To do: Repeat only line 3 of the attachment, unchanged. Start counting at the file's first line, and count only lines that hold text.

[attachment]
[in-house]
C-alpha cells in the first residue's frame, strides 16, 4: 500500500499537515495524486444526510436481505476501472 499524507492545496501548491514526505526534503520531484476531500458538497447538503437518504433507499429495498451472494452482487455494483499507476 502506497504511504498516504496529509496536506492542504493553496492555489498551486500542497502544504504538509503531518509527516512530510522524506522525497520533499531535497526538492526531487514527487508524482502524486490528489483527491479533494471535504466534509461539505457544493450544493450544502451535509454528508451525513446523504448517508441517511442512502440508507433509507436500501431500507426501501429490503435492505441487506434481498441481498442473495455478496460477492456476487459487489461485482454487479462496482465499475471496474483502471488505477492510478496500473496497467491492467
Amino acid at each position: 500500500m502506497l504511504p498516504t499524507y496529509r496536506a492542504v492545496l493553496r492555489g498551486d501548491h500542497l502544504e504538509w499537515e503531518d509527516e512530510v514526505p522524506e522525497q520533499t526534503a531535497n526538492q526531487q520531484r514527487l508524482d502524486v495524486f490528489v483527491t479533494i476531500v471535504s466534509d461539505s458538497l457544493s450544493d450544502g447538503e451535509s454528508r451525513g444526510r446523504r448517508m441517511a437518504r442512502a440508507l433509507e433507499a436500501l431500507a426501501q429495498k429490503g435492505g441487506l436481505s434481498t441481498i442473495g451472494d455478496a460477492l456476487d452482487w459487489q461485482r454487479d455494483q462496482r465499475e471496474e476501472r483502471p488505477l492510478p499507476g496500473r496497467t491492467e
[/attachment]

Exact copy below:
Amino acid at each position: 500500500m502506497l504511504p498516504t499524507y496529509r496536506a492542504v492545496l493553496r492555489g498551486d501548491h500542497l502544504e504538509w499537515e503531518d509527516e512530510v514526505p522524506e522525497q520533499t526534503a531535497n526538492q526531487q520531484r514527487l508524482d502524486v495524486f490528489v483527491t479533494i476531500v471535504s466534509d461539505s458538497l457544493s450544493d450544502g447538503e451535509s454528508r451525513g444526510r446523504r448517508m441517511a437518504r442512502a440508507l433509507e433507499a436500501l431500507a426501501q429495498k429490503g435492505g441487506l436481505s434481498t441481498i442473495g451472494d455478496a460477492l456476487d452482487w459487489q461485482r454487479d455494483q462496482r465499475e471496474e476501472r483502471p488505477l492510478p499507476g496500473r496497467t491492467e